YPF expropriation case: Burford requests Argentina’s shares of the company

The hedge fund is reportedly seeking to force an out-of-court negotiation in the US$16.1 billion lawsuit

Burford Capital has requested Judge Loretta Preska grant them all of Argentina’s YPF shares as payment for the US$16.1 billion the country owes the financial firm after losing the oil and gas company takeover lawsuit.

Burford’s ask was made in secret some time during the past week and became known on Friday after Argentina requested the judge make it public. The country currently owns 51% of the company’s shares. 

The expropriation case itself is currently on appeal. The process will finish once the Appeals Court and, eventually, the U.S. Supreme Court decide on Argentina’s situation.

Sebastián Maril, CEO of Latam Advisors LLC, who has been following the case closely, told the Herald that Burford is not interested in seizing YPF but rather in forcing an out-of-court negotiation. 

Preska, however, could accept the request given that, in November, she said that the country’s 51% equity stake could be pledged as collateral for the debt. At the time, she excluded the 49% allocated for certain provinces.

Maril said Argentina would file a motion against Burford’s request on May 16 and that Burford would file a motion in support on May 30. Preska is not expected to rule before mid-June.

From a legal standpoint, even if the government wanted to give the shares up, it would need two-thirds of Congress to approve the decision. But if Preska rules in favor of Burford and the country fails to give up the shares, Argentina would be in contempt of court, Maril said, something that already happened in 2014 in Thomas Griesa’s New York court in a case where hedge funds were suing the country over defaulted payments.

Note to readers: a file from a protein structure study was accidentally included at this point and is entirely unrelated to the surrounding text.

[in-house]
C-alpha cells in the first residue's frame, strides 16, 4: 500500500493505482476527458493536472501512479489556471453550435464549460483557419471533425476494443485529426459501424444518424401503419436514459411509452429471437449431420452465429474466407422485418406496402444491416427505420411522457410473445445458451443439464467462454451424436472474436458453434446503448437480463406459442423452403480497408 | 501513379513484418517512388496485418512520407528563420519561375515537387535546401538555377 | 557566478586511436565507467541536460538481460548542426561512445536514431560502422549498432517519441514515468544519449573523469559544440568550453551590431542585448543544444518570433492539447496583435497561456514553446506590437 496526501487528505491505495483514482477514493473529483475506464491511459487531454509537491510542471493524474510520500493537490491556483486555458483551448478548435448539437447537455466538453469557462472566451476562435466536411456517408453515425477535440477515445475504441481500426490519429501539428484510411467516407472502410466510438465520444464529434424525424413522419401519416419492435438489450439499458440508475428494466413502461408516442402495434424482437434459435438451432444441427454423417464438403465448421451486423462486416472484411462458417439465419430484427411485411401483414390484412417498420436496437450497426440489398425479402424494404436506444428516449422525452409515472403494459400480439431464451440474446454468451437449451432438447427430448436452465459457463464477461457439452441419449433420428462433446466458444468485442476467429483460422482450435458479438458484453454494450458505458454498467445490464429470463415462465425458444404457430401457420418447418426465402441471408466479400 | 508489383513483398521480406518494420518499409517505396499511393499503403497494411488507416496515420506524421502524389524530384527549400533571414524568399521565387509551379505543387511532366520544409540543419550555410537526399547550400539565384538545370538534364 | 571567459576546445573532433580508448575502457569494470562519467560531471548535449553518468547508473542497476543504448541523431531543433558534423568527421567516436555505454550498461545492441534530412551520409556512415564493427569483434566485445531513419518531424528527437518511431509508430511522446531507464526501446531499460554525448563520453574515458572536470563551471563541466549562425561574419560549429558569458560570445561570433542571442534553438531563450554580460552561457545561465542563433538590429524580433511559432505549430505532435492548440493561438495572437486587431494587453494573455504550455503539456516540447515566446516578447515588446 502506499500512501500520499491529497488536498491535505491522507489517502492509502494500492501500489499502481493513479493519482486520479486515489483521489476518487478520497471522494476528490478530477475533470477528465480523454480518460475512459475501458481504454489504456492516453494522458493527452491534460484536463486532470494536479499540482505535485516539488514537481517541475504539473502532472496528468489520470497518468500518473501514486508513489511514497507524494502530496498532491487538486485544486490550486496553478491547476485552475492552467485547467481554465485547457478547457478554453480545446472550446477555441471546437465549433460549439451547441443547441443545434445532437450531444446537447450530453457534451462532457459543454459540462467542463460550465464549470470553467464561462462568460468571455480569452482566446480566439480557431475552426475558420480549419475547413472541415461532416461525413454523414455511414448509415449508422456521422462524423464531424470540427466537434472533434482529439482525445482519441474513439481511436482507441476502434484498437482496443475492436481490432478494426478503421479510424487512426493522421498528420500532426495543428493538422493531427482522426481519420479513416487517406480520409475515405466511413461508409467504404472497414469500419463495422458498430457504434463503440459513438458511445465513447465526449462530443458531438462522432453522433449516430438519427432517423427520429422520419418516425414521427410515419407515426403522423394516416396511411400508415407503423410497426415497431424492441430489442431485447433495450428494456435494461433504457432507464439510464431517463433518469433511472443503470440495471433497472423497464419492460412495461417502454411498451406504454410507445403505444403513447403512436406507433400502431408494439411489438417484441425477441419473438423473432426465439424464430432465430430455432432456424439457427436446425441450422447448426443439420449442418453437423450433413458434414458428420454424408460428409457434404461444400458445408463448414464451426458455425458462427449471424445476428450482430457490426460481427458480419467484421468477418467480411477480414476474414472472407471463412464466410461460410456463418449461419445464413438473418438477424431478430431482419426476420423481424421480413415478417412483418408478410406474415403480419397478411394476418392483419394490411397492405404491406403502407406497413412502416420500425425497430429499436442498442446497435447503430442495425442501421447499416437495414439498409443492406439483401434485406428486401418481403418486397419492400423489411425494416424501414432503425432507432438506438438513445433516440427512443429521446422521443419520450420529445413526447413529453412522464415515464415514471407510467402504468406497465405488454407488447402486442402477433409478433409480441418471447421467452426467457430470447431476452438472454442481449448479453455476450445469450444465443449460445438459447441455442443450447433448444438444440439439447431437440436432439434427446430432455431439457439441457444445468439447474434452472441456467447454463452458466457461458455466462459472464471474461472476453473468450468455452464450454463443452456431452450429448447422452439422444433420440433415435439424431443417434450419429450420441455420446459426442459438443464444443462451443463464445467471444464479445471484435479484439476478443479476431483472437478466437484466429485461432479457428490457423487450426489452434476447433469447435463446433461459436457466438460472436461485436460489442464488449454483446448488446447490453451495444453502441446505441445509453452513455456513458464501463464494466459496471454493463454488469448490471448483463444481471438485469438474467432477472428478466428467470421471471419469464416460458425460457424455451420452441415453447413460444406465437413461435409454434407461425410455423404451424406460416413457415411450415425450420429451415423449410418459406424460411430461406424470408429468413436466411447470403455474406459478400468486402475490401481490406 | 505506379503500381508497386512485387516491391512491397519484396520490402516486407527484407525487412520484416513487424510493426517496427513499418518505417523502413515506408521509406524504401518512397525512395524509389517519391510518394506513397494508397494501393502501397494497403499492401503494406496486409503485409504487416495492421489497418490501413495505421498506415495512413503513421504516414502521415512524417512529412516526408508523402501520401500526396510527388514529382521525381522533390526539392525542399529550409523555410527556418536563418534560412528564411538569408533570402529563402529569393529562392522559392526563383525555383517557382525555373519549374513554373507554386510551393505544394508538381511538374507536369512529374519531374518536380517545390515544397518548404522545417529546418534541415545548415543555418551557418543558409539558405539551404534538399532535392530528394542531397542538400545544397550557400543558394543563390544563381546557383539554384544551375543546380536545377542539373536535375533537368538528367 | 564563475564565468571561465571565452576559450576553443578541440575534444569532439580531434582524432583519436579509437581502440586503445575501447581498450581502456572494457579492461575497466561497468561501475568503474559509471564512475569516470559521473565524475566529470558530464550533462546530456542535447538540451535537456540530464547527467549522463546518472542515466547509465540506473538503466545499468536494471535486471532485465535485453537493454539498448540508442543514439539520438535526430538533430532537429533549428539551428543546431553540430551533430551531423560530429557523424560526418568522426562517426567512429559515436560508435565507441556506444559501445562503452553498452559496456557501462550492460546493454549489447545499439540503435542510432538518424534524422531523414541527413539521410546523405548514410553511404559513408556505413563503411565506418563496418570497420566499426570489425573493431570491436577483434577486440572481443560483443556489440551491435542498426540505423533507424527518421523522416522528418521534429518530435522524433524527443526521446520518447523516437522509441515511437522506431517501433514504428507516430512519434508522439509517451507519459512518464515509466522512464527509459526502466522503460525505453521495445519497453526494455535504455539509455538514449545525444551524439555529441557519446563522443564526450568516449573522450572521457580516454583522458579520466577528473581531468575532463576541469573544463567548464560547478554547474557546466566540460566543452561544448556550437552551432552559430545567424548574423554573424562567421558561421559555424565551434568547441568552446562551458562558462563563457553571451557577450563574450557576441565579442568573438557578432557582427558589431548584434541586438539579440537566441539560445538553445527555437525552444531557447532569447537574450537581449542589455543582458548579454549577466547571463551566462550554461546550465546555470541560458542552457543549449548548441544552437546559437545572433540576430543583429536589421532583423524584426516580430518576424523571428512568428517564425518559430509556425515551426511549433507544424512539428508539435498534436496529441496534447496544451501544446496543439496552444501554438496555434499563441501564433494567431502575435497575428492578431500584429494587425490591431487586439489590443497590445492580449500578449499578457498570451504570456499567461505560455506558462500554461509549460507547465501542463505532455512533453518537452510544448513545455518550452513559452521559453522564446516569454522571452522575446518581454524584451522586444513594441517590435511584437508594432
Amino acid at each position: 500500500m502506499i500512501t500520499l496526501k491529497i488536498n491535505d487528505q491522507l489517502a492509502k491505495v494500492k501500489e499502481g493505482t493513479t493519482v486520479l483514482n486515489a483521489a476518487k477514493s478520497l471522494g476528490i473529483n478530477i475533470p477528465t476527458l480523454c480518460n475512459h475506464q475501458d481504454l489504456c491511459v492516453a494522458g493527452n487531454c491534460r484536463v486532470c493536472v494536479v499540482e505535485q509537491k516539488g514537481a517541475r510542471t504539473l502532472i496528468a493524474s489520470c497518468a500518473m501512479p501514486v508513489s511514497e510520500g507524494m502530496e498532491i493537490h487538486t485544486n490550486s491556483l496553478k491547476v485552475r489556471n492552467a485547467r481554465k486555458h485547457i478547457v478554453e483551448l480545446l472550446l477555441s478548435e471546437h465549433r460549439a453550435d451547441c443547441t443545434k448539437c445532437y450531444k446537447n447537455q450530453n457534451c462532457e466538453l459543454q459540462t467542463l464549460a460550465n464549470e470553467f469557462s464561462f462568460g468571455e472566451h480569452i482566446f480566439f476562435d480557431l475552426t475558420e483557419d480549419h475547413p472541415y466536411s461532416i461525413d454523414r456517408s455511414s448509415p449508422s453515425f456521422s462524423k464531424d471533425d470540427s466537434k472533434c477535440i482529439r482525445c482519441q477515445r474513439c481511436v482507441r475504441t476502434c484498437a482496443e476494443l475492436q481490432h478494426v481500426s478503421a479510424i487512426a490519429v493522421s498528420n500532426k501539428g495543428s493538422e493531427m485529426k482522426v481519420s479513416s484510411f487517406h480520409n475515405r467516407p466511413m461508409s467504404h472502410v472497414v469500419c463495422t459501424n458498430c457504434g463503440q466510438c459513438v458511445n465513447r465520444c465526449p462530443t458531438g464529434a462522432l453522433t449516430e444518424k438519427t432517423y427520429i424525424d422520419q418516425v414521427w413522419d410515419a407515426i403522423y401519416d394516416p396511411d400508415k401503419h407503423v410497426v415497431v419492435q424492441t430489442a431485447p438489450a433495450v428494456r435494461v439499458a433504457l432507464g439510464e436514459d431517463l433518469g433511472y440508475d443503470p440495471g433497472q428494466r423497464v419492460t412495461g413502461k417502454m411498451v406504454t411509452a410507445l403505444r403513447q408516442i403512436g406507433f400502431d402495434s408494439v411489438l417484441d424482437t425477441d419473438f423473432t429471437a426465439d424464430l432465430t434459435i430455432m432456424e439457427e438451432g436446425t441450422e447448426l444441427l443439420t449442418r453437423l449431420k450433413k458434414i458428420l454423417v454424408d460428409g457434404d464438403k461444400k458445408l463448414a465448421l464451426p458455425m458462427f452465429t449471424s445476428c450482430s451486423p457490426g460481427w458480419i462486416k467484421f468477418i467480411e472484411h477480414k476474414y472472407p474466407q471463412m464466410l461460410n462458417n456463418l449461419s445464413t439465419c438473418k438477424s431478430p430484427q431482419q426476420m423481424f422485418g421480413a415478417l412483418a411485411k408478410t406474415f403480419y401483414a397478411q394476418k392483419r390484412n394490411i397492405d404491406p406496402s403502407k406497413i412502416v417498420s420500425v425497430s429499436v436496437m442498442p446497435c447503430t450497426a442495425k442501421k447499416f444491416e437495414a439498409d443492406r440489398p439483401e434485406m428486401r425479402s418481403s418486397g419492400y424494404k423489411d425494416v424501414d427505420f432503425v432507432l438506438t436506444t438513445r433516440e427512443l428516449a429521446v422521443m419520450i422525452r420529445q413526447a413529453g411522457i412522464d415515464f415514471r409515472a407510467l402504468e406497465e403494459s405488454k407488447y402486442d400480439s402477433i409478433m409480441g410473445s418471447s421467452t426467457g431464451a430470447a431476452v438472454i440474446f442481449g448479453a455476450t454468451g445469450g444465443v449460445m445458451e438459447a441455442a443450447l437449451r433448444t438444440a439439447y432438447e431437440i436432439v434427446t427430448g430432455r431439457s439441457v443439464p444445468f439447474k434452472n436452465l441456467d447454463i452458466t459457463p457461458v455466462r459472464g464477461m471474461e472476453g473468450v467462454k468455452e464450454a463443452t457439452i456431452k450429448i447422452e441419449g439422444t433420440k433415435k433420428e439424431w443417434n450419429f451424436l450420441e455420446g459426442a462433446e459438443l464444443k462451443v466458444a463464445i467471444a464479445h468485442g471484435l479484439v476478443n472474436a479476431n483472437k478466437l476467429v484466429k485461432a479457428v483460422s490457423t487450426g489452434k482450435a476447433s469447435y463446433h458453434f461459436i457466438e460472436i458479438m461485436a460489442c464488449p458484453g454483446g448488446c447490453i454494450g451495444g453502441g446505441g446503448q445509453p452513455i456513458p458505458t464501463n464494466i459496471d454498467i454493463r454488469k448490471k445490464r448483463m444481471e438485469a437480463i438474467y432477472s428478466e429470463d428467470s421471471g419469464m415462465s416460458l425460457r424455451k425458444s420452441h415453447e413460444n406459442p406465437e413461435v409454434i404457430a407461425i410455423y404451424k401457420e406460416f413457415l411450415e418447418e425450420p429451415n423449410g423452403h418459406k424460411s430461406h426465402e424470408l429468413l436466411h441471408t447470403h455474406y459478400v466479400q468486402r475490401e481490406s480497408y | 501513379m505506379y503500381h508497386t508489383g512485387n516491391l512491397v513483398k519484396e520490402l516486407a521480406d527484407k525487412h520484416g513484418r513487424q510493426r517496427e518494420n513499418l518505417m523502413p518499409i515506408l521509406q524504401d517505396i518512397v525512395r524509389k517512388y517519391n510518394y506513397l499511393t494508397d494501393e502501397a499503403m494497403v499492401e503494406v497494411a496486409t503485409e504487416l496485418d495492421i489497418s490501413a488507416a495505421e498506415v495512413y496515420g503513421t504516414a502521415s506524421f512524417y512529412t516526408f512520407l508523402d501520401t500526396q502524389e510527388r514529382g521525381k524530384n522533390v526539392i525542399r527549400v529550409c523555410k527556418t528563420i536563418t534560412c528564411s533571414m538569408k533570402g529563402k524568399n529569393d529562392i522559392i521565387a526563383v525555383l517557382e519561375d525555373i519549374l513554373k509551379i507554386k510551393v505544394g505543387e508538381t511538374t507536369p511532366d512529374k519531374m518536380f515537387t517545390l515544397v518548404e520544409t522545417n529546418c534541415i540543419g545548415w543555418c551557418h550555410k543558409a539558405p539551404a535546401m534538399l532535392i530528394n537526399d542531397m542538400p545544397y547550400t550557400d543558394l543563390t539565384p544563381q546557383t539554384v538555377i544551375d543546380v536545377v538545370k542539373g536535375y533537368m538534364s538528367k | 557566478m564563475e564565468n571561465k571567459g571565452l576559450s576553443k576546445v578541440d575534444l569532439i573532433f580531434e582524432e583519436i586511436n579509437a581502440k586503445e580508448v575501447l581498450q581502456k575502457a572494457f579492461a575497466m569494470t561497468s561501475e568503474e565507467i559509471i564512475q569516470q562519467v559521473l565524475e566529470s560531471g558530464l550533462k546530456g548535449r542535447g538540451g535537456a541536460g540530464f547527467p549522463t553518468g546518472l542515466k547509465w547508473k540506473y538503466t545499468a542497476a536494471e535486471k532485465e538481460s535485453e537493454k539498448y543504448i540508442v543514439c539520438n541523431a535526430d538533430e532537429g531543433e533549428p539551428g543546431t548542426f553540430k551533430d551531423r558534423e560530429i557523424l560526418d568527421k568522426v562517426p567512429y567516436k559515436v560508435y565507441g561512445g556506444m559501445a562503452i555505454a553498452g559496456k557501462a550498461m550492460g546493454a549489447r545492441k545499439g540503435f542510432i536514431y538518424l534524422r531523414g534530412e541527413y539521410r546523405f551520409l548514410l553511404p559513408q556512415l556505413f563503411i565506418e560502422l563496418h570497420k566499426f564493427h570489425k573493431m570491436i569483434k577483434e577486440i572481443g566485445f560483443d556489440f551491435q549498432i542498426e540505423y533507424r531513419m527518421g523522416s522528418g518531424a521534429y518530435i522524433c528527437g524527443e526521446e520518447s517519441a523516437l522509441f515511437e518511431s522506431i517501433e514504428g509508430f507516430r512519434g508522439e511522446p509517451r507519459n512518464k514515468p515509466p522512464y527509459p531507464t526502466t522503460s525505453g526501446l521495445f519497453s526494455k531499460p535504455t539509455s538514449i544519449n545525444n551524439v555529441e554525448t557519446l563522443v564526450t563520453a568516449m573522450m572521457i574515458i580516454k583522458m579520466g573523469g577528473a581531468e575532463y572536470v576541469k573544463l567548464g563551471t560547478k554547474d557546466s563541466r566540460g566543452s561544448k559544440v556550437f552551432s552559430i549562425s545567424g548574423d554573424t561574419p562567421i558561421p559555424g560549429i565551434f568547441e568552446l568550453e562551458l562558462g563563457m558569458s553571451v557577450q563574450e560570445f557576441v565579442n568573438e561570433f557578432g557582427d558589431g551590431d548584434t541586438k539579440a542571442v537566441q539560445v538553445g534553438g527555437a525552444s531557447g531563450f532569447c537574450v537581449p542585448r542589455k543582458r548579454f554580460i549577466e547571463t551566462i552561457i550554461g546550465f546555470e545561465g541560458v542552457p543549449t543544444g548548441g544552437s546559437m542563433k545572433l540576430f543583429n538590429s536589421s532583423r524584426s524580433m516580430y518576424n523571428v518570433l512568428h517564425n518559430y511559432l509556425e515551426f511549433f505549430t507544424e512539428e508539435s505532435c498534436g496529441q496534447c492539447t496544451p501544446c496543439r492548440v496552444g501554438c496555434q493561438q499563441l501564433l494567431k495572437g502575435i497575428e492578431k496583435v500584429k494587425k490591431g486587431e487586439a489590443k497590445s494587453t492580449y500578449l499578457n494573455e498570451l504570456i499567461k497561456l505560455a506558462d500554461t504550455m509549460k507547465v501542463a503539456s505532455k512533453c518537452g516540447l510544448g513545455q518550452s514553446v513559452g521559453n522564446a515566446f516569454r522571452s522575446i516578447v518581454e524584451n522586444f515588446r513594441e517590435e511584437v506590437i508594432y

The YPF case can be traced back to 2012, when the Argentine Congress expropriated 51% of the shares of oil and gas company YPF from Spanish multinational Repsol, at the time the majority shareholder. Three years later, Burford Capital bought the trial rights from two companies who owned part of the 49% remaining shares — Petersen Energia Inversora and Petersen Energía —, as well as a third company called Eton Park. Burford considered that Argentina had failed to make a tender offer for their YPF shares in 2012 and took the country to court. Preska ruled in their favor in September.

The Milei administration, whose flagship “omnibus bill” included the re-privatization of YPF, has not visibly changed its strategy in the litigation. President Milei has even said he would create a new tax to pay for the judgment, which he jokingly called the “Kicillof tax,” a jab at current Buenos Aires governor Axel Kicillof, who was in charge of the takeover as deputy economy minister in 2012. 

“Argentina did not pledge a collateral and it is not negotiating,” Maril said. “Some noise and pressure are starting to show.”

Among the pressure points coming Argentina’s way, Maril named the International Monetary Fund’s seventh review of the country’s program. In the report, the Fund stated that Argentina could regain access to private capital markets if it made efforts “to engage in legal processes” related to the sovereign debt litigations of YPF and GDP-linked warrants. Both trials amount to roughly US$17 billion.

Argentina has said it is willing to pay but can’t due to its international reserve scarcity crisis. According to the consulting firm Ecolatina, the country has negative US$500 million in its Central Bank, although the number goes down to negative US$2 billion if the maturities for a bond issued to country importers is accounted for.

For Maril, the main issue is not economical but political, as he considered there are “over ten ways” the country could pay once it negotiates with the creditors — for instance, by issuing a bond.

“This telenovela started with a vote in Congress in 2012, and it should end the same way, either this year or the next,” Maril said.


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